The history of Simatic controllers dates back to the 1950s. On 2 April 1958, Siemens’s SIMATIC G was launched. That was an industrial process controlling system. Numerous modifications to the controllers, which the brand introduced for nearly fifteen years, were not easily programmable. This was, to some extent, a shortcoming of the innovative product. In the 1970s, the history of freely programmable PLC controllers, the characteristic feature of which is their modular design, was initiated. The central unit was able to communicate with extension modules, which influenced the comfort of work and provided a lot of possibilities for industrial automation. This was an innovative solution, which still works well in the automation of machines and industrial processes. There’s no denying that Simatic controllers are an incredibly popular and functional innovation.


With the Simatic controllers, you are guaranteed excellent control of the operated objects. For several years, these controllers have proven themselves in the construction of control systems designed to facilitate the operation of industry. Automation of industrial processes includes numerous improvements and enhancements to productivity. Durability, predictability and repeatability are definitely the advantages of Simatic controllers. The solution is also quite flexible, as we are dealing with a modular structure. The strength of Simatic controllers is also their performance and the fact that programming is extremely intuitive and uncomplicated. No wonder that systems based on Simatic controllers are being increasingly popular, which requires the manufacturer to constantly improve the product and adapt to the needs of today’s customers. Industrial automation benefits greatly from the use of Simatic controllers.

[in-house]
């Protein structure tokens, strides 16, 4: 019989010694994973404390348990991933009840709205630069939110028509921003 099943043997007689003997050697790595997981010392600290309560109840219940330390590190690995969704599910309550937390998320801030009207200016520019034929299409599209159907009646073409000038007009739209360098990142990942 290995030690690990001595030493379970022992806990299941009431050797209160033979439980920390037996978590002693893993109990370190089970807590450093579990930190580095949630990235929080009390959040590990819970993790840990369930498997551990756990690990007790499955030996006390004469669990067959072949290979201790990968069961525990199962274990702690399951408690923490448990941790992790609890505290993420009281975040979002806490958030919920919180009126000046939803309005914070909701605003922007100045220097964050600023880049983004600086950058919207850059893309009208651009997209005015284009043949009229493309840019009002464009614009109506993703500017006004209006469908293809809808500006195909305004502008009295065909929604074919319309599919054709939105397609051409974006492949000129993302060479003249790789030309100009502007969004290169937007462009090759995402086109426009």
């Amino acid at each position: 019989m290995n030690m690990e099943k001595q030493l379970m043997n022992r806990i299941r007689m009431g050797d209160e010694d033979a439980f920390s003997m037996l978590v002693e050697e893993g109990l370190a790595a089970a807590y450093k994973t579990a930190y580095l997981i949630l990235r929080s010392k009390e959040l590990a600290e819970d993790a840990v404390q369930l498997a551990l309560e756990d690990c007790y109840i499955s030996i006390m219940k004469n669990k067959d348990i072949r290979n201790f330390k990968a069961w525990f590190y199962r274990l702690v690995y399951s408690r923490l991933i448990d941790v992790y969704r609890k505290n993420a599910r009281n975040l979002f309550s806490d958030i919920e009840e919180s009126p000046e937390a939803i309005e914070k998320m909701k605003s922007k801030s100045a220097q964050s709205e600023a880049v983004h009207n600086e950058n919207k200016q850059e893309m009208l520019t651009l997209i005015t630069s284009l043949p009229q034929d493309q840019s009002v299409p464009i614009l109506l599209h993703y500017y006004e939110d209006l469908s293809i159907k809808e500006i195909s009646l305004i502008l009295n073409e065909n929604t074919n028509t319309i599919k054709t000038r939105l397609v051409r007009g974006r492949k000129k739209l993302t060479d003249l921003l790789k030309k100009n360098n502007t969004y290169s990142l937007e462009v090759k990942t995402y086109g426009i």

In order to fulfill the demands of industry professionals, the manufacturer had to upgrade its controllers to provide them with perfect performance and flexibility. For a trustworthy and configurable system, the Simatic S7 is the obvious choice. Since the S5 series, which has proven itself over many years, was discontinued in 2003, the transition to the Simatic S7 system seems reasonable. Spare parts for S5 will no longer be manufactured in 2015.


Upgrading from S5 to S7 requires expertise and the necessary competencies to ensure that the process runs smoothly and the effect does not cause any problems for the user. The modernization process may be associated with errors that may result in damage to the controlled objects. And to avoid machinery or production line breakdowns, we recommend choosing engineers who are familiar with both the S5 and the Simatic S7.

Upgrading to the S7 system will ensure that there is no downtime caused by a possible failure of the system, which is still functioning today through the S5 system. The limited availability of spare parts on the market means a higher cost of servicing S5-based machines and a difficulty in obtaining replacements in the event of a serious breakdown. The switch to S7 means lower operating costs.